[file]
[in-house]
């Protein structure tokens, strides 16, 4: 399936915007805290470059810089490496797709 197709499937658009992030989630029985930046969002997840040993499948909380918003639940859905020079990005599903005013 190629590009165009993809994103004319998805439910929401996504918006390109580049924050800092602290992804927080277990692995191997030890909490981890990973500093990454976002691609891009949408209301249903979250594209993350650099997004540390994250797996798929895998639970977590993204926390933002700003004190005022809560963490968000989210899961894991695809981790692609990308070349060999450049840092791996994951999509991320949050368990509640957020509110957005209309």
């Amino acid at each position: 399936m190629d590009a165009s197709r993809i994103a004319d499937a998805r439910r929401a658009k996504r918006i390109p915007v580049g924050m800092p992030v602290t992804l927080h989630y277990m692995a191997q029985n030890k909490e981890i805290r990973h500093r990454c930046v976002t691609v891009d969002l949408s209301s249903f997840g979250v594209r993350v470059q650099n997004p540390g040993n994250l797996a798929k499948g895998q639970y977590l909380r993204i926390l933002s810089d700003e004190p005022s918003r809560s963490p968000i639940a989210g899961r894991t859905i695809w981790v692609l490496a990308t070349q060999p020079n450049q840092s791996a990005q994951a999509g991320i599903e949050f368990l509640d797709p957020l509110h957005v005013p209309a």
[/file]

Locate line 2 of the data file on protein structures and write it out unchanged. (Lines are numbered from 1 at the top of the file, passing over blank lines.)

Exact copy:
């Protein structure tokens, strides 16, 4: 399936915007805290470059810089490496797709 197709499937658009992030989630029985930046969002997840040993499948909380918003639940859905020079990005599903005013 190629590009165009993809994103004319998805439910929401996504918006390109580049924050800092602290992804927080277990692995191997030890909490981890990973500093990454976002691609891009949408209301249903979250594209993350650099997004540390994250797996798929895998639970977590993204926390933002700003004190005022809560963490968000989210899961894991695809981790692609990308070349060999450049840092791996994951999509991320949050368990509640957020509110957005209309």